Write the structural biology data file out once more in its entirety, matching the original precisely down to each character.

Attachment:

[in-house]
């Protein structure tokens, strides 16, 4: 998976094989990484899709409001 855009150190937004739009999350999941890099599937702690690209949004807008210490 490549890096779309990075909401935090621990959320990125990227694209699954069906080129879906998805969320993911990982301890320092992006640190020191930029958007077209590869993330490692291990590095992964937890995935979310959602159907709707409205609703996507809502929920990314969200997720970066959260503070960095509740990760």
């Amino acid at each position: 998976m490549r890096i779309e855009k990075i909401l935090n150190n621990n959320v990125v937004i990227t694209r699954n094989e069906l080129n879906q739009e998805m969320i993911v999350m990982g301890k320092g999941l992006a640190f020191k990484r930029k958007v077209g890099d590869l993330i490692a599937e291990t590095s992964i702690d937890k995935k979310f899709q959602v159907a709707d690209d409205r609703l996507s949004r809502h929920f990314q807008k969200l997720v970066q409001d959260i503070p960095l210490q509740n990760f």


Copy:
[in-house]
């Protein structure tokens, strides 16, 4: 998976094989990484899709409001 855009150190937004739009999350999941890099599937702690690209949004807008210490 490549890096779309990075909401935090621990959320990125990227694209699954069906080129879906998805969320993911990982301890320092992006640190020191930029958007077209590869993330490692291990590095992964937890995935979310959602159907709707409205609703996507809502929920990314969200997720970066959260503070960095509740990760």
């Amino acid at each position: 998976m490549r890096i779309e855009k990075i909401l935090n150190n621990n959320v990125v937004i990227t694209r699954n094989e069906l080129n879906q739009e998805m969320i993911v999350m990982g301890k320092g999941l992006a640190f020191k990484r930029k958007v077209g890099d590869l993330i490692a599937e291990t590095s992964i702690d937890k995935k979310f899709q959602v159907a709707d690209d409205r609703l996507s949004r809502h929920f990314q807008k969200l997720v970066q409001d959260i503070p960095l210490q509740n990760f």